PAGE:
An old tradition of mine and Erik's is to spend an hour or more browsing in record stores, and we try to bring worse and worse "recommendations" to eachother. My Japanese Import of Queensryche "Operation Mindcrime" was the winner this time.

When we got back, the kids had so thoroughly exhausted Pamela, that she took a 3 hour nap...

In the evening, after "rocking out" for a while (with Pamela and Bella helping out on Vocals), Erik and I watched "Live Free or Die Hard" - the 4th in the franchise, and a worthy member of the family. I had read about some nerds who didn't like the way the interweb was depicted, about how the computer use was completely unrealistic. Yes, and in this same movie, he drives over a fire hydrant, and the resulting gusher of water is high/strong enough to knock a sniper out of a helicopter. He tumbles out of a moving car which retains enough momentum fly up a concrete barricade and crash into said helicopter, while only getting some scratches.

Sister, if you're worried about realism what with the computers, perhaps we should start with the basic laws of physics which were being violated. So with that said, I made an agreement with my brain to go ahead and enjoy this... and enjoy it we did.

Erik took off this AM, and it was back to the salt mines for me. I did spend an hour in a meeting in my NEW position (yes, the one I start in February... i want to get myself wrapped into it), and as if to keep pushing me toward the door, the vendor at my current client just came through with the news that one more piece of functionality that we were counting on will be ready for us in December. 2008. YES.

And now it's off to bed: The morning will come early, and I need to get back on my workout schedule, getting the less "good for me" parts of the weekend out of my system.

(And I hope you can forgive my geeky KindlePost)

Kindle and Me

This is a geeky post wherein I describe my experiences with the new Amazon Kindle E-Book. Here goes.

You all know that I am something of an early adopter of technology. I got the first iPod. I got the first Macintosh back in the 1980s. I had anywhere wireless service in 1999, with Metricom (wireless at dial-up speeds!!!) I had early TIVO service. I've had a few palm pilots, a few gaming systems, and of course, I was VERY early into the virtual synthesizer game, retiring my hardware keyboards (my first virtual was back in 1998)

Sometimes my experiments are good (iPod), sometimes they don't work out (Roku media player? Metricom? Chapman Stick?) So it was with some interest that I noticed the announcement of the Amazon Kindle.

I've always been interested in E-Media: I have many books in PDF form on my computer, and I've tried various ways of "enjoying" them in any way... but everything has been been too complicated, too many issues. Reading long documents on a computer is completely ridiculous. Palm Pilots were interesting, but it took work to move the documents TO them, and once loaded, they had this tendency to turn off the screen after 60 seconds on inactivity (apparently it couldn't SENSE my eyeballs reading). Plus, traditional backlit screens are just a bit rough on the eyes. Finally, there was the battery issue - when scrolling through text, the screen, hard drive, everything is working... so you're stuck with 6 hours MAX on either a Palm or a computer.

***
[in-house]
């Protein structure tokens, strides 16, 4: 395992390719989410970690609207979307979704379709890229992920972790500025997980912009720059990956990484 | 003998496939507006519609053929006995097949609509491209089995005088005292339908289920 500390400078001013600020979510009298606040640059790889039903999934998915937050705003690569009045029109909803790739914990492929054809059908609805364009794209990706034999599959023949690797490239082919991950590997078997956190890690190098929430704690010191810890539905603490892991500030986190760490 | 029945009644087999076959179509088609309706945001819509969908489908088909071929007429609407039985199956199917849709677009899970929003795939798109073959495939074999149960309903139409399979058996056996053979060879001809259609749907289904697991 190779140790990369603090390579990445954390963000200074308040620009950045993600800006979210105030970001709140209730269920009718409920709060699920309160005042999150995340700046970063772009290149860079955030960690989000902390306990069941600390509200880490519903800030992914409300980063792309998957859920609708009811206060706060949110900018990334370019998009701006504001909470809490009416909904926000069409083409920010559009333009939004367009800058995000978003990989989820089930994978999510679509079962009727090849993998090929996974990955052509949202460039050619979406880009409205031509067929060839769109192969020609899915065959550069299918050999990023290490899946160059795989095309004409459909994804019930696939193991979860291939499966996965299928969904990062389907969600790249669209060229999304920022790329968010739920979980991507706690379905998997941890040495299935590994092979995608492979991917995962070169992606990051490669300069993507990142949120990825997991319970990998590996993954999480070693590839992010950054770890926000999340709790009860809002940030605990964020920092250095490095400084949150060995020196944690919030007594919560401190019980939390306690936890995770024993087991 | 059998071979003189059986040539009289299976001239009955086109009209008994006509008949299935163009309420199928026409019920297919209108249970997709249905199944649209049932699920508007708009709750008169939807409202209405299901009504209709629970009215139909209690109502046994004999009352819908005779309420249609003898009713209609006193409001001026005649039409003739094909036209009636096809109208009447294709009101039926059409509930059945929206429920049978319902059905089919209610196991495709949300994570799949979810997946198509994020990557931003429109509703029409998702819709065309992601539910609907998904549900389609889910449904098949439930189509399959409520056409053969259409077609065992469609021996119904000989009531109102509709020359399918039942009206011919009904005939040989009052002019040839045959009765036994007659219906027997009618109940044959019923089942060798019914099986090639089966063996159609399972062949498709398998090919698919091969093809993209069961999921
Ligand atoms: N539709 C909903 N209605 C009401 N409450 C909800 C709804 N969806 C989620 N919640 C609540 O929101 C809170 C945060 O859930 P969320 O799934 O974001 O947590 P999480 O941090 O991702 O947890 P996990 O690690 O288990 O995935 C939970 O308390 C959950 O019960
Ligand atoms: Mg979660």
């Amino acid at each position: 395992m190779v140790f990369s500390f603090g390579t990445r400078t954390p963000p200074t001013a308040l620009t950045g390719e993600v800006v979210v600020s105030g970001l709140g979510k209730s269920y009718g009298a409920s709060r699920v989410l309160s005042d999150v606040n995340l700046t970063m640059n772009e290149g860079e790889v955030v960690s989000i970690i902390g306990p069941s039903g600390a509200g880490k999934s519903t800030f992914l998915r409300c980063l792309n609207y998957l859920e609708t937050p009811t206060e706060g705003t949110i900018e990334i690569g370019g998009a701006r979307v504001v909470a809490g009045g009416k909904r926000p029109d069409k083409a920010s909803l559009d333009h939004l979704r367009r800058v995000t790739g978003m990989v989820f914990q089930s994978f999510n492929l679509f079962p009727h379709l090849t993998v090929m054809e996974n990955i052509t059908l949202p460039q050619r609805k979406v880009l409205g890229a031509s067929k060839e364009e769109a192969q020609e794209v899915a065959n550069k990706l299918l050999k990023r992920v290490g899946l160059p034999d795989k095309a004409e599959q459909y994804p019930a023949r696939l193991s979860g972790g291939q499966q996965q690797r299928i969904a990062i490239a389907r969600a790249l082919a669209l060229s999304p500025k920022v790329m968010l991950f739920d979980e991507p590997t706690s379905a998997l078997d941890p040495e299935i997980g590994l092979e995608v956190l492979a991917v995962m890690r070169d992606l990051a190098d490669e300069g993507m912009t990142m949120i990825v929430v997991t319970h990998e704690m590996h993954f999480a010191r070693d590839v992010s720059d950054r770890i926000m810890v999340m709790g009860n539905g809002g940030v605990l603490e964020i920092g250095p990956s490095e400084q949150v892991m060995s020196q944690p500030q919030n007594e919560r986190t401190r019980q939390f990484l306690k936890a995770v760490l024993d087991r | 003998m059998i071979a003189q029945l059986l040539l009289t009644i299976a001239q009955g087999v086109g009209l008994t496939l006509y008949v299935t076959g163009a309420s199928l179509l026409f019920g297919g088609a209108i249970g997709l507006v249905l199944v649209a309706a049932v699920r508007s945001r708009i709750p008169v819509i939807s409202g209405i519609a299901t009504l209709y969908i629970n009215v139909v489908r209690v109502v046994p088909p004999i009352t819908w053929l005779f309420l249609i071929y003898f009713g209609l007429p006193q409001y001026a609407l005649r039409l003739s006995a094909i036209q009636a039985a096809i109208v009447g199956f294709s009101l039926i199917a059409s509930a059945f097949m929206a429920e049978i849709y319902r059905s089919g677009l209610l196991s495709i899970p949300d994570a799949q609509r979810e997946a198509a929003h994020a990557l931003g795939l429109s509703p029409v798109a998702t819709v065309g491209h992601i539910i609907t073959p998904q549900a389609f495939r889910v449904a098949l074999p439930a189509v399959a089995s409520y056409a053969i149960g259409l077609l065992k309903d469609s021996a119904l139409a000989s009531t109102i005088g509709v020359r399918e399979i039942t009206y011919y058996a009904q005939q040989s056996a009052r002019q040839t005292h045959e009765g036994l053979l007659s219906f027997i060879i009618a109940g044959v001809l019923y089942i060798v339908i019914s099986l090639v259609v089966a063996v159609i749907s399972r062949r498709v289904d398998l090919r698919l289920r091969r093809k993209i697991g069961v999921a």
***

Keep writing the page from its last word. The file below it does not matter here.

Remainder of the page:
Add to this, that Palms and Computers are primarily for other things... they're not tuned to the reading experience, and they suck you over to their other uses... oh, let's check mail, surf the web, check our calendars clean up my contacts... You CAN read on them... and you CAN store recipes on them too, but who does?

So along comes the Kindle. On one level, it's a reader to beat all: A crisp high contrast screen that uses "E-Ink" technology: What this means is that once the page is "set", it takes NO electricity to keep it. It's matte, with no backlight, and is perfectly readable in sunlight and candlelight: Wherever you could read a real book, you could read this. The other advantage to this technology: Almost 30 days of reading on a battery charge.

Next, it's light and compact: Smaller than a laptop, bigger than a palm it's exactly Moleskine sized, with a reading area a little smaller than a typical paperback. Around 10 oz, it's easy to handle. It has dedicated buttons for turning pages, and a really cool navigation wheel to get you around.

But the BEST part is that it has an integrated bookstore: It has a cellmodem, which connects you to the Amazon Kindle bookstore, where you can buy books (it's tied to your Amazon account), and have them immediately sent to your Kindle, no computer, no wifi, no nothing needed. Using the modem burns battery faster (you need to charge every other day when it's on). Also, you can subscribe to newspapers and magazines, and they show up overnight.

Ok. I haven't told you anything that you couldn't get from just going to the Amazon site and reading. But I just wanted to introduce the technology to you. Now, let me tell you about two days with it.

Sunday Morning: A crazy runaround - Bella and Isaac had cabin fever and needed a lot of attention. Isaac in particular needed to escape the kitchen, and had a running circuit from the dining room to the fireplace and back. And I was the sentry keeping him away from the fire.